Friday, February 25, 2011

5 Star Makeover Cooking Group: Bacon & Eggs Round Up


What an amazing start to our new cooking group.  A big thank you to my fantastic co-host Natasha for all her hard work this week.

Thank you to my fellow participants who's talent showed that cooking can be fun, creative, inventive, and inspirational.

Please enjoy these Bacon & Eggs Makeover dishes.

White Truffle Egg Custard, Bacon Dashi, Soft Scrambled Egg, Roasted Pork Belly

by Lazaro, Lazaro Cooks!

Bacon and Eggs and Toast Becomes a Pasta Dish

by Angela, Spinach Tiger

Caramelized Fennel, Serrano Ham and Fried Quail Egg Brunch Bruschetta

by Asha, Fork Spoon Knife

Bacon Pate Toast Stack with Poached Egg Yolk

by Faith, An Edible Mosaic

5 Star Makeover: "Bacon & Eggs" Rubix Cube

by Natasha, 5 Star Foodie

Bacon Souffle with Maple Bacon Bourbon Sauce

by Jennifer, The Adventuresome Kitchen

Savory Egg Custard with Mixed Herb Salad and Caramelized Bacon Vinaigrette Recipe

by Debi, Table Talk

Bacon and Eggs: Under the Tuscan Sun

by Jessica, Bacon and Soufflé

Beggar's Purses with Bacon and Cheese

by Deana, LostPastRemembered

Bacon and Egg Maki Sushi

by Tanantha, I Just Love My Apron

Franco-Cuban Duck Confit Y Tortilla w/Herbes de Provence Meringue

by Bren, Flanboyant Eats

Pizza with Egg, Bacon, and Goat Cheese

by Kelly, The Pink Apron

Bacon & Egg Purse Soup: Crepe-Wrapped Bacon Meatballs in a Star Anise and Ginger-Scented Broth

by Trix, Tasty Trix

An eggs benedict for your heart, really

by Lori Lynn, Taste With the Eyes

Gingered Frittata with Shiitake "Bacon"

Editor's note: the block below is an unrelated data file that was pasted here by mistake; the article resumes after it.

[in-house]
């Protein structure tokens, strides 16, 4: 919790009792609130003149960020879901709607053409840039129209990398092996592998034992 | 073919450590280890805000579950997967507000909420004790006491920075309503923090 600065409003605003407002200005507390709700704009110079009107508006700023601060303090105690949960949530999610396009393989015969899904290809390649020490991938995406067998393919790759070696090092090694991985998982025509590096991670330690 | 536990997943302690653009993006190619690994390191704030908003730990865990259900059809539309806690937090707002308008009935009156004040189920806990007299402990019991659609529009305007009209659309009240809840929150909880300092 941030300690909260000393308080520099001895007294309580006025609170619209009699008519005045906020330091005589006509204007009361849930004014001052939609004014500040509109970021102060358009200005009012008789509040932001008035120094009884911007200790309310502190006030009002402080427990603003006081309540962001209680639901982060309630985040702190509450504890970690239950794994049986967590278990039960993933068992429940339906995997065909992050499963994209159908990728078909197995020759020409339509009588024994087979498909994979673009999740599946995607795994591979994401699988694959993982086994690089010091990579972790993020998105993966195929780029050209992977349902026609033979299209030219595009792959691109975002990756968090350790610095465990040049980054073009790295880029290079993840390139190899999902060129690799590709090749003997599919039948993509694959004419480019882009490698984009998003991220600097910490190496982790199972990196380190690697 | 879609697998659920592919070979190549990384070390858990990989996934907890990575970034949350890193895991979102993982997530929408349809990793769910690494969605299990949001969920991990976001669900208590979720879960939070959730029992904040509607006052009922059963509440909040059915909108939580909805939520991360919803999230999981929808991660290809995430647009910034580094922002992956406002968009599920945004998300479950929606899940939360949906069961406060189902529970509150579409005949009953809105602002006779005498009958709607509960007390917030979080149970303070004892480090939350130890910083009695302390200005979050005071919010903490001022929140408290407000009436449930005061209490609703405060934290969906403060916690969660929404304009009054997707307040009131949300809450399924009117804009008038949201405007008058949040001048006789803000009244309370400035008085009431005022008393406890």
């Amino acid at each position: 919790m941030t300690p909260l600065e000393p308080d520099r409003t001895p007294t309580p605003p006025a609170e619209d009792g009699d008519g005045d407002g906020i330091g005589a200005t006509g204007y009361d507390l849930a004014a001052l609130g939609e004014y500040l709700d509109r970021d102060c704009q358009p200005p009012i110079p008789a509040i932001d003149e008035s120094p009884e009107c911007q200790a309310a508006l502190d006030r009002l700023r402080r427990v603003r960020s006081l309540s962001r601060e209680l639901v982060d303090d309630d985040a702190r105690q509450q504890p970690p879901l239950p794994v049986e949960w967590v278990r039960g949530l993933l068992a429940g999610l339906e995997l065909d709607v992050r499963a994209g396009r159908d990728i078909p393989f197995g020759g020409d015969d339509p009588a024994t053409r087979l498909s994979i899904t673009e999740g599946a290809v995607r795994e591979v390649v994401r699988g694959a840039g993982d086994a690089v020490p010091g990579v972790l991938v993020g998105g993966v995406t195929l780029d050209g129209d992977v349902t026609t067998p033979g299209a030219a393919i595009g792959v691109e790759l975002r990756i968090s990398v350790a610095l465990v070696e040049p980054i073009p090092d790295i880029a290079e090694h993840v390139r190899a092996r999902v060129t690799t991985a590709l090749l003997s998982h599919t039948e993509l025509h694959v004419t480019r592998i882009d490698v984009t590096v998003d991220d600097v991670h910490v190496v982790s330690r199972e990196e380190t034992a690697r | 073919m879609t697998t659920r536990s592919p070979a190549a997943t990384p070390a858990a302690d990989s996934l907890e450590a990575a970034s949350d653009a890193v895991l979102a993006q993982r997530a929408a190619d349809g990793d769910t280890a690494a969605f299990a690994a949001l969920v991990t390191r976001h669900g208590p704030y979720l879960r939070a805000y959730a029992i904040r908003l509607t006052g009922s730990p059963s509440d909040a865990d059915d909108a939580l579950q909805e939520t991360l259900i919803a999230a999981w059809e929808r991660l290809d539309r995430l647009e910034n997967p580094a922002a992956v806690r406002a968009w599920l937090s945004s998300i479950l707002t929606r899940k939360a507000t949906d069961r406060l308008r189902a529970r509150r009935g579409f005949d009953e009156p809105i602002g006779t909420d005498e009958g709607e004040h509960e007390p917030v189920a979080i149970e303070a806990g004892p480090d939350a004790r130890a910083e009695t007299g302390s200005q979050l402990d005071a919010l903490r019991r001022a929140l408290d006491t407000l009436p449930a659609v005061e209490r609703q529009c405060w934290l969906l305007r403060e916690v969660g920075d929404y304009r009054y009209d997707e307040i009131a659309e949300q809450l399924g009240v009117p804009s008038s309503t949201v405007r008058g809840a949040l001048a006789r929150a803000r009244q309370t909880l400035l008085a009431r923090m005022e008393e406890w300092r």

by Aoife, The Daily Spud



That's it for now...till we exchange a few words again...Peace!

Monday, February 21, 2011

White Truffle Egg Custard, Bacon Dashi, Soft Scrambled Egg, Roasted Pork Belly



It is a thrill to debut the first installment of 5 Star Makeover Cooking Group.  Natasha and I decided to start out with the theme of Bacon & Eggs.  Here we go…

In my last post, Tuna & Tofu Redux, I talked about having contrasting textures within the same course, in order to keep the diner engaged.  Lately the combination of a broth over custard is seen in fine dining all over the world.  Truly an amazing mouth feel when the contrasting textures hit your tongue.

White Truffle Egg Custard: Rich egg custard impregnated with the fabulous flavor of white truffle oil.

Bacon Dashi: An amazingly flavorful broth.  Love the combination of Kombu kelp and smoky bacon.  This dashi has countless uses in the kitchen.  Pour it hot over shaved lobster mushrooms for a fantastic first course for example.


Challah Crouton, Soft Scrambled Eggs, Roasted Pork Belly: Garnish the plate with more of the main ingredients to finish on a high note.


White Truffle Egg Custard, Bacon Dashi, Soft Scrambled Egg, Roasted Pork Belly



For the White Truffle Custard:
2 organic free-range eggs
2/3 cup half & half
2/3 cup heavy cream
1 1/2 tbs white truffle oil
Sea salt
White pepper

Preheat oven to 275 F.  In a small sauce pan heat the half & half and milk.  When it comes to a boil, take off the heat.

Add the cream to a blender.  Start the motor.  Add the eggs and white truffle oil.  Season with salt and pepper.  Stop the motor.  Check for seasoning.

Strain through a fine mesh strainer into a glass bowl.  Allow the custard to rest for 5 minutes.  Skim off any foam that rises to the top.

Pour a serving of custard into the serving plate.  Place the plate in the center of a roasting tray.  Pour enough hot water into the roasting tray to come up about 2/3 of the way up the serving plate.  This ensures the the custard will cook evenly and not overcook.

Cover the roasting tray and cook in the oven for 55 minutes or until the custard is just set.  Do not overcook.


For the Bacon Dashi:
2 - 6 inch pieces of kombu kelp

1 large yellow onion - peeled & chopped
8 cups water
1/2 lb thick center cut smoked bacon